Sovacool (2010) has documented 99 accidents at nuclear power plants. He states: “No less than 99 nuclear accidents (defined as incidents that either resulted in the loss of human life or more than US$50,000 of property damage, the amount the US federal government uses to define major energy accidents that must be reported), totalling US$20.5 billion in damages, have occurred world-wide from 1952 to 2009. These numbers translate to more than one incident and US$330 million in damages every year for the past three decades. … Fifty-seven accidents have occurred since the Chernobyl disaster in 1986, and almost two-thirds (56 out of 99) of all nuclear accidents have occurred in the USA, refuting the notion that severe accidents are relegated to the past or to countries without US modern technology or industry oversight.” (Sovacool 2010; see also Sovacool, 2008)

The Los Alamos National Laboratory lists 60 criticality accidents − accidental nuclear chain reactions in fissile material such as enriched uranium or plutonium. (Monahan et al., 2000) Of the 60 accidents, 38 occurred at research or experimental facilities such as research reactors, while 22 occurred in commercial nuclear facilities.

Abnormal events in nuclear plants are triggered by a variety of reasons (Schneider et al., 2007):

  • design errors
  • construction, manufacturing and materials faults and/or deficiencies that have remained hidden in the plant
  • unforeseen and unprepared for external events that unexpectedly challenge the plants and their safety systems
  • ‘internal events’ such as fires
  • the human dimension, including slip ups, omissions and misunderstandings, or more complex and deeply rooted institutional errors and the possibility of malicious acts against nuclear plants.

Schneider et al. (2007, ch.9) discuss 16 power reactor accidents in common light-water reactors since 1986. The accidents are categorised according to cause of failure:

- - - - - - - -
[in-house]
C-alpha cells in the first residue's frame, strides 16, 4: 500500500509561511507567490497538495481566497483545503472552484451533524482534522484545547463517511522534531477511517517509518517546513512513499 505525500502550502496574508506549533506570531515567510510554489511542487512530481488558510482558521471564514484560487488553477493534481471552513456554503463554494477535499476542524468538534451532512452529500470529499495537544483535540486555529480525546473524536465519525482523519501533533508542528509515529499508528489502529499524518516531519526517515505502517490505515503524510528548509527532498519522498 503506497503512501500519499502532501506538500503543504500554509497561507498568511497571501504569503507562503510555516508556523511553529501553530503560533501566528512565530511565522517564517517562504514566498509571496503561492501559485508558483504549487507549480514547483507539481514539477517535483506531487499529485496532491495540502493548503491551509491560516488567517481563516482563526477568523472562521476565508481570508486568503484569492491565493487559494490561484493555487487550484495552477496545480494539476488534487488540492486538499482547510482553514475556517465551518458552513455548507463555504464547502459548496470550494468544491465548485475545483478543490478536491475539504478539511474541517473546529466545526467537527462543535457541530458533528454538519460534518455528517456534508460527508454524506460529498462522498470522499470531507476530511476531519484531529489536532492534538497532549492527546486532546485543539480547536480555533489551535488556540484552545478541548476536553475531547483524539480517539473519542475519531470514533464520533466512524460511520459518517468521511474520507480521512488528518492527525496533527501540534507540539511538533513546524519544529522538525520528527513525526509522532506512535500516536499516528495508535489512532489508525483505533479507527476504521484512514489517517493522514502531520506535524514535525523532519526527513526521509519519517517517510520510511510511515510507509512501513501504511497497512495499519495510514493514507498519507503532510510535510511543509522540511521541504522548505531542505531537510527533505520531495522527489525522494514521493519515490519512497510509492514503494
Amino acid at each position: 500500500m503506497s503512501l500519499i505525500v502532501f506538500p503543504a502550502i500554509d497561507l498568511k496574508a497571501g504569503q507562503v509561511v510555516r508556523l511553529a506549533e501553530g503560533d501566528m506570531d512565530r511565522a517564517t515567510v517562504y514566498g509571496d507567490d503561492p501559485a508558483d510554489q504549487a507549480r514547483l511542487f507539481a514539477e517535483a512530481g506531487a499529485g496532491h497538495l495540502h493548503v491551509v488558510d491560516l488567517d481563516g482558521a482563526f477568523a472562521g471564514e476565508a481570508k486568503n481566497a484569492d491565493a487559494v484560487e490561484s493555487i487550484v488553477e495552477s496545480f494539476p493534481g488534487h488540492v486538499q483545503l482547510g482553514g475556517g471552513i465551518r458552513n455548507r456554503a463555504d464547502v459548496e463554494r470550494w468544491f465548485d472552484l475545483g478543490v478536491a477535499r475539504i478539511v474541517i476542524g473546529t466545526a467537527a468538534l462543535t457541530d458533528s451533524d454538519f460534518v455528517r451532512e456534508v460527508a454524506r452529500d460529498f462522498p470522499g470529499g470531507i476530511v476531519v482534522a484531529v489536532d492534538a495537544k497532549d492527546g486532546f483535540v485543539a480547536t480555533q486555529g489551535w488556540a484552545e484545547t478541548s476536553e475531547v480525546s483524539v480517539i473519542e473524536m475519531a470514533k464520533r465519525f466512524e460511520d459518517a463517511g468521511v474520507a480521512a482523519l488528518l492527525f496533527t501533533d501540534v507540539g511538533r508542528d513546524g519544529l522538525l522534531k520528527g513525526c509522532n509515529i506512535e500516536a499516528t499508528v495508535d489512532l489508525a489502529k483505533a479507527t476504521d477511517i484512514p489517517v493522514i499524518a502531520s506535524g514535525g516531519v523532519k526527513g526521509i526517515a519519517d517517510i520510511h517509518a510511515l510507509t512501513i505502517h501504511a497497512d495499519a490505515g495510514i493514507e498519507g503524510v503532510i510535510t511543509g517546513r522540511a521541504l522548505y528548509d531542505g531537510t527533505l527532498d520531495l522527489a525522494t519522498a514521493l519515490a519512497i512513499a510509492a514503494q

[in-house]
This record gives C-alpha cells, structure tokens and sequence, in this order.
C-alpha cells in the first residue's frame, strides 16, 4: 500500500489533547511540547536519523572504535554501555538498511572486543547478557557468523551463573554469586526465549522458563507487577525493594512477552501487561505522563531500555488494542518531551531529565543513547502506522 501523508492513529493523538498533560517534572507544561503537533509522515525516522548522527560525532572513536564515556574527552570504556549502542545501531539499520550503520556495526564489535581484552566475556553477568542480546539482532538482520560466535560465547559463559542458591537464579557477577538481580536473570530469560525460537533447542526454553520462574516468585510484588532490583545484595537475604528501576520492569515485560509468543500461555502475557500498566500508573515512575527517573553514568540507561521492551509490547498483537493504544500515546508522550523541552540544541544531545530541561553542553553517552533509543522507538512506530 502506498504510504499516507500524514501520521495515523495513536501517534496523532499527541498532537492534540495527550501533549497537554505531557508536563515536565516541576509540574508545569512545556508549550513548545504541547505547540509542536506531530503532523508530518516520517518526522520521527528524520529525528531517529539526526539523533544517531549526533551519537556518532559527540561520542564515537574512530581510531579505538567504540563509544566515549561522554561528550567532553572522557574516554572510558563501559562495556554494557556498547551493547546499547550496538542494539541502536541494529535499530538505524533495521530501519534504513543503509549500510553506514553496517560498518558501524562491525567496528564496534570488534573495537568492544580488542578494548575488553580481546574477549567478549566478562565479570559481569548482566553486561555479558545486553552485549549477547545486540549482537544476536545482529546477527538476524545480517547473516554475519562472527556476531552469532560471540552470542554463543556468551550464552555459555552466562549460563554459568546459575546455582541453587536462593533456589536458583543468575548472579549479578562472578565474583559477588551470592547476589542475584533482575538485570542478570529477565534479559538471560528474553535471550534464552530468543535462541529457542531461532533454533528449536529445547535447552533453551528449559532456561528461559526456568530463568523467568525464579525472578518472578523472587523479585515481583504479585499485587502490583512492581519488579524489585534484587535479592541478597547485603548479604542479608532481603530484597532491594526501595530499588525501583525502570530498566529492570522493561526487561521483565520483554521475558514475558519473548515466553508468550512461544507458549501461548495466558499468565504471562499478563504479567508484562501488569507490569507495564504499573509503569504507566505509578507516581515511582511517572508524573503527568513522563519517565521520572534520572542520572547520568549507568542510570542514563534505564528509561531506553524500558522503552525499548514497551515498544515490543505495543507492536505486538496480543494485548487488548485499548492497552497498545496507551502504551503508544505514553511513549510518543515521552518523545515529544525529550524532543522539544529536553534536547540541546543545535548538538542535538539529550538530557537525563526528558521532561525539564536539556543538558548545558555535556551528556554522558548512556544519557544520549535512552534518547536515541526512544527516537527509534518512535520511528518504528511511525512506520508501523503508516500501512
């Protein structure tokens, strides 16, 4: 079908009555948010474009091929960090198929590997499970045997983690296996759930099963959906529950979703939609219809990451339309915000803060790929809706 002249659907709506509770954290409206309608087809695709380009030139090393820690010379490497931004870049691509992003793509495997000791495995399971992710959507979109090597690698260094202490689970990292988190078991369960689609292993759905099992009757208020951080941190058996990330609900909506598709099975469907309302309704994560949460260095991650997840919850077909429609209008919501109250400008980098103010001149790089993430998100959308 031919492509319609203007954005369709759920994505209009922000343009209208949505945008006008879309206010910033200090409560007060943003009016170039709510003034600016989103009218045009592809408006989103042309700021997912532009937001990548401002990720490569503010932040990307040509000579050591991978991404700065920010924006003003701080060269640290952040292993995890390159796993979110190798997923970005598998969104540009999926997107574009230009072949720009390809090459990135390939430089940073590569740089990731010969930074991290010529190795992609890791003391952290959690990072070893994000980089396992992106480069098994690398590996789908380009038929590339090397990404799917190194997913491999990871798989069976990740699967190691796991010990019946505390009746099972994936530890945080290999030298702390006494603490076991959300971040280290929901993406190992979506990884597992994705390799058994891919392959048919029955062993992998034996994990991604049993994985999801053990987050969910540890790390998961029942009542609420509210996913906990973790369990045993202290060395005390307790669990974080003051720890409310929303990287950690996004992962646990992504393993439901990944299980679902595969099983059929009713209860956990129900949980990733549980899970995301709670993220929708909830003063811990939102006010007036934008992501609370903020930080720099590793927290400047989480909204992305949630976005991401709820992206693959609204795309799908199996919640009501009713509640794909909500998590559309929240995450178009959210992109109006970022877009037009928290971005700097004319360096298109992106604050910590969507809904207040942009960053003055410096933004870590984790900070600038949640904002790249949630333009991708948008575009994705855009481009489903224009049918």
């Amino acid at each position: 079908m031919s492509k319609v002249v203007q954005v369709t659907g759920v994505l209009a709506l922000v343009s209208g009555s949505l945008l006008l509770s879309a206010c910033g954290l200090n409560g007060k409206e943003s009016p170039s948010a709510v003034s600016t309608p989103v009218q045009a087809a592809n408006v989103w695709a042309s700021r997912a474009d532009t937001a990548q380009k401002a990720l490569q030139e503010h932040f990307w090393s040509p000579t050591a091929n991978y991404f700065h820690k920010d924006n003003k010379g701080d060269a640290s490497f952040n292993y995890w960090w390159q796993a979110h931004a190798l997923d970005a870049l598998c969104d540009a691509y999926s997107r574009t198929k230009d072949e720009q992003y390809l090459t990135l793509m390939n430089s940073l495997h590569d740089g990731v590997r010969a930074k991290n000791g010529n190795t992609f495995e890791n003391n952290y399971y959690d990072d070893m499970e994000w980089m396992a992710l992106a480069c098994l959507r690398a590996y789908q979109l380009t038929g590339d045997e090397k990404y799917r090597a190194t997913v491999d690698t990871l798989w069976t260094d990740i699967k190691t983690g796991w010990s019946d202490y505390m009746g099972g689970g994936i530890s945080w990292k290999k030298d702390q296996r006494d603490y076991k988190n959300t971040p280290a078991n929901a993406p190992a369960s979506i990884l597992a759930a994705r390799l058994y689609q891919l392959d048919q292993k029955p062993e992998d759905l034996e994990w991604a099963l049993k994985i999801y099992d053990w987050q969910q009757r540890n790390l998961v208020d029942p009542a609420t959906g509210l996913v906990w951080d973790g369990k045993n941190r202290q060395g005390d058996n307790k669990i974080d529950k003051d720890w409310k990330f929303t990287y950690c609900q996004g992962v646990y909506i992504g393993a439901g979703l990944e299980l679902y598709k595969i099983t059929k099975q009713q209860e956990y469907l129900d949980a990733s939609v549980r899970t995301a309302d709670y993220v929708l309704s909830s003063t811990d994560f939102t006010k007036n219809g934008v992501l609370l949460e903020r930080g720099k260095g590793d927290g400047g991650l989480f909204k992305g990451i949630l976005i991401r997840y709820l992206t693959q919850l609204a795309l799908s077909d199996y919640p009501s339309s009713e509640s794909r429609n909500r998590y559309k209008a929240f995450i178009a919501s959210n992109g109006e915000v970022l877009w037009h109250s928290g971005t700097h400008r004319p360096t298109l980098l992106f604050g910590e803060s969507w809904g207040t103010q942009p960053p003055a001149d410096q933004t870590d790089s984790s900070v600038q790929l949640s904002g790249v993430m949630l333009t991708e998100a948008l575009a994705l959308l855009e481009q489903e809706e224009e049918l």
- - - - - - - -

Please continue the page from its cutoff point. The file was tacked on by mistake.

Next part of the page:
• Advanced Material Degradation (before break)
  • Significant Primary Coolant Leaks
  • Reactivity Risks
  • Fuel Degradation (outside reactor core)
  • Fires and Explosions
  • Station Blackout
  • Generic Issues – Reactor Sump Plugging
  • Natural Events
  • Security Events and Malicious Act

Numerous lists of nuclear accidents can be found at Wikipedia, e.g.:

  • List of civilian nuclear accidents

  • Lists of nuclear disasters and radioactive incidents.

The Australian Radiation Protection and Nuclear Safety Agency publishes lists of radiation incidents in Australia:

The IAEA’s International Nuclear Event Scale (INES) provides some information on nuclear accidents − but not a great deal. The scale defines events as “deviations” (Level 0), “anomalies” (Level 1), “incidents” (Level 2) “serious incidents” or “near accidents” (Level 3) and “accidents” (Levels 4 to 7). INES is problematic for various reasons (Schneider et al., 2007):

  • a small number of the most recent events is available online with short descriptions at the IAEA’s website but the selection and publication criteria remain unclear.
  • it is reliant on information provided by the operators of the affected plants or of the national regulatory authorities − there is no system of independent evaluation, and national governments have radically different approaches to the classification and reporting of nuclear incidents and accidents.
  • the INES system is poorly placed to appropriately register the importance of ‘near misses’, events where there was little or no radiological release but a catastrophe was narrowly averted.
  • the INES database is confidential (as is the accident database of the OECD’s Nuclear Energy Agency).

Accident reporting templates vary dramatically between countries. There are no clearly established benchmarks to describe, categorise and assess events from one country to another. Schneider et al. (2007) state: “In recent years the French nuclear power plant operator, EDF, has reported annually between 600 and 800 ‘significant incidents’ … to the nuclear safety authorities. Of over 10,000 events that were reported between 1986 and 2006, most were considered below the INES scale or Level 0 while 1,615 incidents were rated INES Level 1 and 59 Level 2. One event has been given a Level 3 rating. In comparison, since the implementation of INES in 1991 Germany reported over 2,200 events as Level 0 or below, while 72 events were rated Level 1 or higher. On its part, the US Nuclear Regulatory Commission, over the same time period, has only reported 22 events to the IAEA and rated them on the INES scale, of which 6 below scale, 7 Level 0, 3 Level 1, 5 Level 2 and 1 Level 3.”

Sometimes non-government organisations try to plug information gaps; for example the Union of Concerned Scientists has an online ‘Nuclear Power Information Tracker’ for US reactors: